Strategic Delegation in Asymmetric Cost Duopolies: An Experimental Study
Chineze E. Christopher, PhD student, Purdue University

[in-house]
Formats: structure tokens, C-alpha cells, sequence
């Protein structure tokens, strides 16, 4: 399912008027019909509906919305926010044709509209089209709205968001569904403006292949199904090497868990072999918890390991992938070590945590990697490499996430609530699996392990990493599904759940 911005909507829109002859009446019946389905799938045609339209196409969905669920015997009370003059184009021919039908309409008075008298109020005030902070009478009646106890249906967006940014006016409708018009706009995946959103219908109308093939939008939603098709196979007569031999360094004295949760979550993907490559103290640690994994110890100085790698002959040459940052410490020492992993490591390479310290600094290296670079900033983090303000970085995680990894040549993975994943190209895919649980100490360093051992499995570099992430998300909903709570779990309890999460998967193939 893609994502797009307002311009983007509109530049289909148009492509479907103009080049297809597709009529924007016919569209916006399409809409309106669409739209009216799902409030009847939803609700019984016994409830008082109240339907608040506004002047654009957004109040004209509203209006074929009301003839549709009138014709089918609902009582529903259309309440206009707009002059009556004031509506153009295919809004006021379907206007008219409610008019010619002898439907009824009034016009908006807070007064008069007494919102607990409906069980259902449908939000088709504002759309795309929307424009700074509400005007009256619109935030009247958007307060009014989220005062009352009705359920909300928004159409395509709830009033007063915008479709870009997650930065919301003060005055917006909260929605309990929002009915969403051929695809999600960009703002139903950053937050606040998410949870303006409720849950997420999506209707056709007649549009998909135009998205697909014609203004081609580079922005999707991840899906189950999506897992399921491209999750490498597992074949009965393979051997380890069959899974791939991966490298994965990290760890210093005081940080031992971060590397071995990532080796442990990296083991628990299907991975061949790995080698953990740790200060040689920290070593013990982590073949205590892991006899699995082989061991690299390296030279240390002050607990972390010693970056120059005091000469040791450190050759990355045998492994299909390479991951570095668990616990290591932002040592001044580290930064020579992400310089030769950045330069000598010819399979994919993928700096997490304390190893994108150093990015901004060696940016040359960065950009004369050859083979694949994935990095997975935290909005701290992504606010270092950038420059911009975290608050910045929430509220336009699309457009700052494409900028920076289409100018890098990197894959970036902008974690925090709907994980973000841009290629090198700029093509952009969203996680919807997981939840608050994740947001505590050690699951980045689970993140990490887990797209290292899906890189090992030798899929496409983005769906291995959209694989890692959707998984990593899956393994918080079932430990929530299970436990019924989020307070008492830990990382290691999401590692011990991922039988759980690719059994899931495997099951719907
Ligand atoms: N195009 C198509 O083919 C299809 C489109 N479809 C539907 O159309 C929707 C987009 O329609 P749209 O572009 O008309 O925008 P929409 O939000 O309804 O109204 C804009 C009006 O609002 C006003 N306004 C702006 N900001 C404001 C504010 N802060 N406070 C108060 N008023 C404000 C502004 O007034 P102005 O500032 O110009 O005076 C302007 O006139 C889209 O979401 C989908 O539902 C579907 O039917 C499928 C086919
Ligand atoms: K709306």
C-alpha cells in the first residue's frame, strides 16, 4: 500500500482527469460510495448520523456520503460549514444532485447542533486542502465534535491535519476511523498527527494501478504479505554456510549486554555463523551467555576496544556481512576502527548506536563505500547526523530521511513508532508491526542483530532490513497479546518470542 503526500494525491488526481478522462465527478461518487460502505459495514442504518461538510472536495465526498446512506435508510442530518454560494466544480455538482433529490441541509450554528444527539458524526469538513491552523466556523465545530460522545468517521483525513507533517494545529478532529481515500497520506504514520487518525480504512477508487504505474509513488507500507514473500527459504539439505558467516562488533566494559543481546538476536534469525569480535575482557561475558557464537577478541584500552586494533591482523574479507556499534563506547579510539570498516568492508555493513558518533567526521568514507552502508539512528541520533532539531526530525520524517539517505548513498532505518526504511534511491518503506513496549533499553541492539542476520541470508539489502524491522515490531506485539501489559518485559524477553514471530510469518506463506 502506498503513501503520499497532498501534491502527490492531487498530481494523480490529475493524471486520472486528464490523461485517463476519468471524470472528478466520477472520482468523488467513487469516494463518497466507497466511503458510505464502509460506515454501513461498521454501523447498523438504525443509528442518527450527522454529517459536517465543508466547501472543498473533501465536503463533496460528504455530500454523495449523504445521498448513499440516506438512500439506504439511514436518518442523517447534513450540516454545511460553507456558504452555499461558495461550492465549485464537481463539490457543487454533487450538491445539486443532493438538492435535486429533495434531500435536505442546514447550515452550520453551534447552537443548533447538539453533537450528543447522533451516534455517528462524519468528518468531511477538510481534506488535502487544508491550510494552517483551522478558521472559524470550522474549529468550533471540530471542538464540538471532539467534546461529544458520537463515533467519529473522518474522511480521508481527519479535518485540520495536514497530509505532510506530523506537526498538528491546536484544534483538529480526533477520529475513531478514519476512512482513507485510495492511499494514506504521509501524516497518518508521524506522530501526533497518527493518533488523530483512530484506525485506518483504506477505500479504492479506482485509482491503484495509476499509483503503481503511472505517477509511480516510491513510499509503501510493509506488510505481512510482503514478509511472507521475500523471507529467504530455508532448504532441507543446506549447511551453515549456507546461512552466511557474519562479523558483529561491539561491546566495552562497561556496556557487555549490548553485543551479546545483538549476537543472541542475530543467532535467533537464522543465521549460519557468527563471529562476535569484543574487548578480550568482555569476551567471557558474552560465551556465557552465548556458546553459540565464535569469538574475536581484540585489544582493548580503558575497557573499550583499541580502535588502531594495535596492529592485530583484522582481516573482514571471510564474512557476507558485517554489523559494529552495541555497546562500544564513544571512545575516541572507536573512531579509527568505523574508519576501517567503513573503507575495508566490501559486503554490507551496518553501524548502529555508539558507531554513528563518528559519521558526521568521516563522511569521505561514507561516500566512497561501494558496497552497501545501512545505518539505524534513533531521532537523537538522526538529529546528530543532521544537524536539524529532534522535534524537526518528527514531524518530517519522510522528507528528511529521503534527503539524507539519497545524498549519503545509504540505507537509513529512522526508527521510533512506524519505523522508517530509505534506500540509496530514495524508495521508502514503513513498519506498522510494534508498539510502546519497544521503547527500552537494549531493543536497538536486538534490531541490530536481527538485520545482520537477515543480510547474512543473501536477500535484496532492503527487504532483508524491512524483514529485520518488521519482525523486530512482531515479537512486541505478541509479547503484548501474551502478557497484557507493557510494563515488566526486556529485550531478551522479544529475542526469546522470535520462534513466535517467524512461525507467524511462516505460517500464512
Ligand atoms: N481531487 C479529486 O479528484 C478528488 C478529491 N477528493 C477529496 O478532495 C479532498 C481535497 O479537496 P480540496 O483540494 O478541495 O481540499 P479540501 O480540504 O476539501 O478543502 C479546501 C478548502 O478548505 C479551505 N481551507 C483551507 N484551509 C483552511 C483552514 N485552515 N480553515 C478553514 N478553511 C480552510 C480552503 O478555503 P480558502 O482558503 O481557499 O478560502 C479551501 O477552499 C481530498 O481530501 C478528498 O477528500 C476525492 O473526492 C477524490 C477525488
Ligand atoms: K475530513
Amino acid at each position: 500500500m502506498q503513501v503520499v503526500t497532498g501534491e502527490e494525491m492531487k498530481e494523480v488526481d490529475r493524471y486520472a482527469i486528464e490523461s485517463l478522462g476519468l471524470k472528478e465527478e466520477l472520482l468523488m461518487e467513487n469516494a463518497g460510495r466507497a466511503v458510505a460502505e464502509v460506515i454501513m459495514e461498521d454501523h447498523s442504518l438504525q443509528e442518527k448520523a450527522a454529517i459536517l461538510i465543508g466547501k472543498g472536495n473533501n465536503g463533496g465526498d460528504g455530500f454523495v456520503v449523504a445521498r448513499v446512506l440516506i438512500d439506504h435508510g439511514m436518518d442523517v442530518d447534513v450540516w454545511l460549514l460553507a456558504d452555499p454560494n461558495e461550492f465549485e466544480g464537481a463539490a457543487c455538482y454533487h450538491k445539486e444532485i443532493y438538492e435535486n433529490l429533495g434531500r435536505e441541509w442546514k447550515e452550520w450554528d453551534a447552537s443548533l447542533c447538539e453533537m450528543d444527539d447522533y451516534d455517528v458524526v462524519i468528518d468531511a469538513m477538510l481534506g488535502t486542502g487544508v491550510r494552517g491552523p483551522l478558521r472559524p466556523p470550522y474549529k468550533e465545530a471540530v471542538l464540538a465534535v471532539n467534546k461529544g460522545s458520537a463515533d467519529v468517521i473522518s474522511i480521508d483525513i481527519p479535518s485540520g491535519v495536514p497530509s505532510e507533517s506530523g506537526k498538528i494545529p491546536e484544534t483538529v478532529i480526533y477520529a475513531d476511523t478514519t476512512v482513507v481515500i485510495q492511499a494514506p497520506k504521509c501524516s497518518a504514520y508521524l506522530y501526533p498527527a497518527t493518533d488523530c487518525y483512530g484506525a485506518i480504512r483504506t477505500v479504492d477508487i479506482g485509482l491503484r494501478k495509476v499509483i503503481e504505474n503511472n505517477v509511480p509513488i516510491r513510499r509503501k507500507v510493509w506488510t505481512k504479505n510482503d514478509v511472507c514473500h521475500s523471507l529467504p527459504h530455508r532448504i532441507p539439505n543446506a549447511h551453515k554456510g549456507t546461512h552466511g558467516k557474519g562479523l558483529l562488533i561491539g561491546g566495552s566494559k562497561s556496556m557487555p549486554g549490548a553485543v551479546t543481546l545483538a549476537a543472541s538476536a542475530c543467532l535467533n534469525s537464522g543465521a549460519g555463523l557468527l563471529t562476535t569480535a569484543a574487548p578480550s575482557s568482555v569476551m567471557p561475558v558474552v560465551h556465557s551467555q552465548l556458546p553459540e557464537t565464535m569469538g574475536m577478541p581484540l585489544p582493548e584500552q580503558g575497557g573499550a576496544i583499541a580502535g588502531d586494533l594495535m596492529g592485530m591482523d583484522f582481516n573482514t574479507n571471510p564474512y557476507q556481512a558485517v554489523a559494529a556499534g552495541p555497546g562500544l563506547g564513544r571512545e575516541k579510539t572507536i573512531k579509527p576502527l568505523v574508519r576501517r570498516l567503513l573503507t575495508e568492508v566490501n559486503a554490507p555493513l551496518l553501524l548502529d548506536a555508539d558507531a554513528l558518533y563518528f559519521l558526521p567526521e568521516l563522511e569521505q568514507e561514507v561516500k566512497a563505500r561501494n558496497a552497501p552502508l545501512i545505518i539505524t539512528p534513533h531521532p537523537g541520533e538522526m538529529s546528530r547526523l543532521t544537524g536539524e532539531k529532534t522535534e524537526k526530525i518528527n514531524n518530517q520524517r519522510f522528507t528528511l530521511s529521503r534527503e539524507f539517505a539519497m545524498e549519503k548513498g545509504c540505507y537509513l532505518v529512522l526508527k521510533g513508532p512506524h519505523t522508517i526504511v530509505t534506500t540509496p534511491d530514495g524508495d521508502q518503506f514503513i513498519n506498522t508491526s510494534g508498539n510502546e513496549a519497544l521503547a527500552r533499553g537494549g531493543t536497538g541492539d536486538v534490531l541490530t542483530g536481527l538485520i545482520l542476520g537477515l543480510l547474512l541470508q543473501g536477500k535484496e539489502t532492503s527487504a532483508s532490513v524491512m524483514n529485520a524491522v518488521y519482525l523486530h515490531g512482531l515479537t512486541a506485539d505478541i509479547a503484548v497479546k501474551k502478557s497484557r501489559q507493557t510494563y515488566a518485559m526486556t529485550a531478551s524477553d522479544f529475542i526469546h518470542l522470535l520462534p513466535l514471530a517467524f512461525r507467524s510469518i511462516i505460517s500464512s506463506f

This project studies delegation and cost asymmetry in two-seller markets. The research asks: if owners optionally delegate production levels to managers, do they produce at the predicted level? This research aims to provide an experimental test on whether and how the strategic use of managers and managerial incentives influences rivalry among firms under asymmetric cost. In such a market, strategic delegation improves welfare but reduces the market power of the efficient firm—the efficient firm produces a larger fraction of demand at lower prices. However, since the efficient firm can profitably alter the payoffs to a greater extent than the inefficient firm can, it becomes dominant and its decision to delegate can be interpreted as exercising its market power. Results from this study should be relevant for antitrust policy in light of controversial market reorganizations—vertical integrations, mergers, acquisitions—likely to create cost asymmetries among firms.